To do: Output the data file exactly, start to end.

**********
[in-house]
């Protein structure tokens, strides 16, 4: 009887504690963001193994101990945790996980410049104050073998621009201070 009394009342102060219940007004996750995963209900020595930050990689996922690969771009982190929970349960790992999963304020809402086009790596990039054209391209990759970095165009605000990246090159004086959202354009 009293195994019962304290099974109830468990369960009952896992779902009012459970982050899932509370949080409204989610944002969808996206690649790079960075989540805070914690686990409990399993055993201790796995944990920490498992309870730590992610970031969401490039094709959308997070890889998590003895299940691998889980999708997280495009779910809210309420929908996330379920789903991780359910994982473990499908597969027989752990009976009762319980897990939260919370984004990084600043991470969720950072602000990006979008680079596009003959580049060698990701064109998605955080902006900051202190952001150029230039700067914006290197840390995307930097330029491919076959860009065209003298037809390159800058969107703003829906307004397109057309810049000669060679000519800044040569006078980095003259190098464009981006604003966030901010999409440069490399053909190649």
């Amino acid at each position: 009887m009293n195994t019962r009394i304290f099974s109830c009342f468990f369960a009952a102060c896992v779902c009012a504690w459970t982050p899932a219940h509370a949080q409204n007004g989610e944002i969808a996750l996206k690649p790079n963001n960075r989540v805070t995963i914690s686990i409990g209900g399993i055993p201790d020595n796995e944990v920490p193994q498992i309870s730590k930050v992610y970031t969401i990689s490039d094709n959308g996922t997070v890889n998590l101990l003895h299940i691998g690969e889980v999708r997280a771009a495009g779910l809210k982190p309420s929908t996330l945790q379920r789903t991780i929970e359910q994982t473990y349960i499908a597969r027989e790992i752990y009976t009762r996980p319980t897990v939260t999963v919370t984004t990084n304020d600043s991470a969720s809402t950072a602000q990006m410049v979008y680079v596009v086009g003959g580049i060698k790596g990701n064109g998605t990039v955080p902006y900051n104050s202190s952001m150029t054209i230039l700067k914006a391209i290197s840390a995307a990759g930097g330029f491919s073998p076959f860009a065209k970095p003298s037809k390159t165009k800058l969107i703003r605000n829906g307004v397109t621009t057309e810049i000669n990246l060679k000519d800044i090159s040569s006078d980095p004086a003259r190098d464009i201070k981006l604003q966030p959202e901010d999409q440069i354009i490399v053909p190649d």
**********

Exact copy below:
[in-house]
């Protein structure tokens, strides 16, 4: 009887504690963001193994101990945790996980410049104050073998621009201070 009394009342102060219940007004996750995963209900020595930050990689996922690969771009982190929970349960790992999963304020809402086009790596990039054209391209990759970095165009605000990246090159004086959202354009 009293195994019962304290099974109830468990369960009952896992779902009012459970982050899932509370949080409204989610944002969808996206690649790079960075989540805070914690686990409990399993055993201790796995944990920490498992309870730590992610970031969401490039094709959308997070890889998590003895299940691998889980999708997280495009779910809210309420929908996330379920789903991780359910994982473990499908597969027989752990009976009762319980897990939260919370984004990084600043991470969720950072602000990006979008680079596009003959580049060698990701064109998605955080902006900051202190952001150029230039700067914006290197840390995307930097330029491919076959860009065209003298037809390159800058969107703003829906307004397109057309810049000669060679000519800044040569006078980095003259190098464009981006604003966030901010999409440069490399053909190649």
């Amino acid at each position: 009887m009293n195994t019962r009394i304290f099974s109830c009342f468990f369960a009952a102060c896992v779902c009012a504690w459970t982050p899932a219940h509370a949080q409204n007004g989610e944002i969808a996750l996206k690649p790079n963001n960075r989540v805070t995963i914690s686990i409990g209900g399993i055993p201790d020595n796995e944990v920490p193994q498992i309870s730590k930050v992610y970031t969401i990689s490039d094709n959308g996922t997070v890889n998590l101990l003895h299940i691998g690969e889980v999708r997280a771009a495009g779910l809210k982190p309420s929908t996330l945790q379920r789903t991780i929970e359910q994982t473990y349960i499908a597969r027989e790992i752990y009976t009762r996980p319980t897990v939260t999963v919370t984004t990084n304020d600043s991470a969720s809402t950072a602000q990006m410049v979008y680079v596009v086009g003959g580049i060698k790596g990701n064109g998605t990039v955080p902006y900051n104050s202190s952001m150029t054209i230039l700067k914006a391209i290197s840390a995307a990759g930097g330029f491919s073998p076959f860009a065209k970095p003298s037809k390159t165009k800058l969107i703003r605000n829906g307004v397109t621009t057309e810049i000669n990246l060679k000519d800044i090159s040569s006078d980095p004086a003259r190098d464009i201070k981006l604003q966030p959202e901010d999409q440069i354009i490399v053909p190649d």